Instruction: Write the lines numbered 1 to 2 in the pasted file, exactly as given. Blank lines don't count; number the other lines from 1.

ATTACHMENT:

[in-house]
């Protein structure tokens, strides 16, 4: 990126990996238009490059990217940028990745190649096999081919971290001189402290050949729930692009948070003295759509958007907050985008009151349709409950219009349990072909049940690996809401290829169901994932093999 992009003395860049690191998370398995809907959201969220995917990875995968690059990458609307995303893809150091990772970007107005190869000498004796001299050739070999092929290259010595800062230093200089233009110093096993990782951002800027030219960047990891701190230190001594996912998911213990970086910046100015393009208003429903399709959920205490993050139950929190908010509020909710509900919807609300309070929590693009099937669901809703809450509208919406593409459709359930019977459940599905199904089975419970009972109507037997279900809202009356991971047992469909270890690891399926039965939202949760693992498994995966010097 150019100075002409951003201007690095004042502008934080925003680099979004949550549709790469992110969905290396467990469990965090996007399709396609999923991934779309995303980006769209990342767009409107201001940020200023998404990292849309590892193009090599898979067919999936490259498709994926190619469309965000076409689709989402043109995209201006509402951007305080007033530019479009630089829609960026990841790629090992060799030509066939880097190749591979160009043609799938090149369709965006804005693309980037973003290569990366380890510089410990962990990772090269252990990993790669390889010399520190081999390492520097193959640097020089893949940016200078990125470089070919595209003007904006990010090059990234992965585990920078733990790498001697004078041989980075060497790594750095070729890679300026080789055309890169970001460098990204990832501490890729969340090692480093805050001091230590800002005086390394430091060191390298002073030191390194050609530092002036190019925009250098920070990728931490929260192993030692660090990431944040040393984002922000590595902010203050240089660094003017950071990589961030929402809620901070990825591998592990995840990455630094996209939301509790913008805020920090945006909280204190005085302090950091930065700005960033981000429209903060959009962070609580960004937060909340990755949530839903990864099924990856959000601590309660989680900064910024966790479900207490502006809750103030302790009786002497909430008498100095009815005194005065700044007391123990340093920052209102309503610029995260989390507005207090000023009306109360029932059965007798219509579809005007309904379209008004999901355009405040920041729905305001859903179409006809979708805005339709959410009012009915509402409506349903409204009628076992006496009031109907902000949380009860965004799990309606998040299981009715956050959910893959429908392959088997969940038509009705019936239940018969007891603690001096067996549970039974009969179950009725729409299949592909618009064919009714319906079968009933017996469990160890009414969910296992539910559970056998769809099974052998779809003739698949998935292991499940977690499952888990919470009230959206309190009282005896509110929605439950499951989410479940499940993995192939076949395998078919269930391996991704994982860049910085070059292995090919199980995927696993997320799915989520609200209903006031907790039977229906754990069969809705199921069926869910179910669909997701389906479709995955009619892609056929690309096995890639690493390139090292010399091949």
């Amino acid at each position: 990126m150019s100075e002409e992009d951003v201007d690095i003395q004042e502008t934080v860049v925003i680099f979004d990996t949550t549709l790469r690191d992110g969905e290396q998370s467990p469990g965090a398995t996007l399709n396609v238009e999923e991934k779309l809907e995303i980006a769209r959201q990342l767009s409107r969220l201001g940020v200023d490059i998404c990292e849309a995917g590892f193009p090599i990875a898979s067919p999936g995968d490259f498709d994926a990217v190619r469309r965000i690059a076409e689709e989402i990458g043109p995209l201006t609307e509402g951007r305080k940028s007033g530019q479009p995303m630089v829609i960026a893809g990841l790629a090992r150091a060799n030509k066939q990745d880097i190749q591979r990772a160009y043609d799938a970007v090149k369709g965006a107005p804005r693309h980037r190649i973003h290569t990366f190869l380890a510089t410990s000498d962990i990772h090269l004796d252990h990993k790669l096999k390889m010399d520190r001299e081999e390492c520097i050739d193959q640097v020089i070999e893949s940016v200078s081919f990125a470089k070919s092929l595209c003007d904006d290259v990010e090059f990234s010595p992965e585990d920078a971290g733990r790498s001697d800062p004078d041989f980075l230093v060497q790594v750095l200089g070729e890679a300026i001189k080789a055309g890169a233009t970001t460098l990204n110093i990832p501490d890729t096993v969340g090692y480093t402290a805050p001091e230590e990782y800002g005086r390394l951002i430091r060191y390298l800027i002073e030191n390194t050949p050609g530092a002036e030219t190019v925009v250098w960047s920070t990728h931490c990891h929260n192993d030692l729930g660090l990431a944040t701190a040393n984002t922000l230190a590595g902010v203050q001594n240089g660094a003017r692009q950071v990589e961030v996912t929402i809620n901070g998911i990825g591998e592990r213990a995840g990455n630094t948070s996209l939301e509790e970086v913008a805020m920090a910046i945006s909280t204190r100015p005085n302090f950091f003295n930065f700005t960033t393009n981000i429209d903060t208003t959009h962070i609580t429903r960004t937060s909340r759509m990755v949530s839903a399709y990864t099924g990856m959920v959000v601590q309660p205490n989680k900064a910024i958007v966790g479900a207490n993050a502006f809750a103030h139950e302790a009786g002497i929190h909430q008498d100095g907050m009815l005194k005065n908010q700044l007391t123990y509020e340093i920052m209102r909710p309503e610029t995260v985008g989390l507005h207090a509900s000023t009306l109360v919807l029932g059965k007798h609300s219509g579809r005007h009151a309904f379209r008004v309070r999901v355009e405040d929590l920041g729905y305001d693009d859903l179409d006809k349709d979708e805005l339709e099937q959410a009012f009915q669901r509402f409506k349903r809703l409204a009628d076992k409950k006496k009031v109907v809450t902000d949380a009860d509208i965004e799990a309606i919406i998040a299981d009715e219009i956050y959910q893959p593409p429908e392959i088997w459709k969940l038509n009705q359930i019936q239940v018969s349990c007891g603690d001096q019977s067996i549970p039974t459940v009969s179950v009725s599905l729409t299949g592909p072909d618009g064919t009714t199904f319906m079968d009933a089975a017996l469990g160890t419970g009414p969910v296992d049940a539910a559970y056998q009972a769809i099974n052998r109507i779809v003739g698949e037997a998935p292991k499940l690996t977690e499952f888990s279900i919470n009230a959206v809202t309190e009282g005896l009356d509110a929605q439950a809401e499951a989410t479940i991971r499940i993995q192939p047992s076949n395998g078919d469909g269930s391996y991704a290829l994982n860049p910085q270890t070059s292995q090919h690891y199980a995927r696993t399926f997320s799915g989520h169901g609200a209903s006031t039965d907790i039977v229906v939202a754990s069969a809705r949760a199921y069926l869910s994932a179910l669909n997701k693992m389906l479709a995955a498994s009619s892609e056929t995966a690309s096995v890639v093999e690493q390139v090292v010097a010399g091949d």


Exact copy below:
[in-house]
């Protein structure tokens, strides 16, 4: 990126990996238009490059990217940028990745190649096999081919971290001189402290050949729930692009948070003295759509958007907050985008009151349709409950219009349990072909049940690996809401290829169901994932093999 992009003395860049690191998370398995809907959201969220995917990875995968690059990458609307995303893809150091990772970007107005190869000498004796001299050739070999092929290259010595800062230093200089233009110093096993990782951002800027030219960047990891701190230190001594996912998911213990970086910046100015393009208003429903399709959920205490993050139950929190908010509020909710509900919807609300309070929590693009099937669901809703809450509208919406593409459709359930019977459940599905199904089975419970009972109507037997279900809202009356991971047992469909270890690891399926039965939202949760693992498994995966010097 150019100075002409951003201007690095004042502008934080925003680099979004949550549709790469992110969905290396467990469990965090996007399709396609999923991934779309995303980006769209990342767009409107201001940020200023998404990292849309590892193009090599898979067919999936490259498709994926190619469309965000076409689709989402043109995209201006509402951007305080007033530019479009630089829609960026990841790629090992060799030509066939880097190749591979160009043609799938090149369709965006804005693309980037973003290569990366380890510089410990962990990772090269252990990993790669390889010399520190081999390492520097193959640097020089893949940016200078990125470089070919595209003007904006990010090059990234992965585990920078733990790498001697004078041989980075060497790594750095070729890679300026080789055309890169970001460098990204990832501490890729969340090692480093805050001091230590800002005086390394430091060191390298002073030191390194050609530092002036190019925009250098920070990728931490929260192993030692660090990431944040040393984002922000590595902010203050240089660094003017950071990589961030929402809620901070990825591998592990995840990455630094996209939301509790913008805020920090945006909280204190005085302090950091930065700005960033981000429209903060959009962070609580960004937060909340990755949530839903990864099924990856959000601590309660989680900064910024966790479900207490502006809750103030302790009786002497909430008498100095009815005194005065700044007391123990340093920052209102309503610029995260989390507005207090000023009306109360029932059965007798219509579809005007309904379209008004999901355009405040920041729905305001859903179409006809979708805005339709959410009012009915509402409506349903409204009628076992006496009031109907902000949380009860965004799990309606998040299981009715956050959910893959429908392959088997969940038509009705019936239940018969007891603690001096067996549970039974009969179950009725729409299949592909618009064919009714319906079968009933017996469990160890009414969910296992539910559970056998769809099974052998779809003739698949998935292991499940977690499952888990919470009230959206309190009282005896509110929605439950499951989410479940499940993995192939076949395998078919269930391996991704994982860049910085070059292995090919199980995927696993997320799915989520609200209903006031907790039977229906754990069969809705199921069926869910179910669909997701389906479709995955009619892609056929690309096995890639690493390139090292010399091949």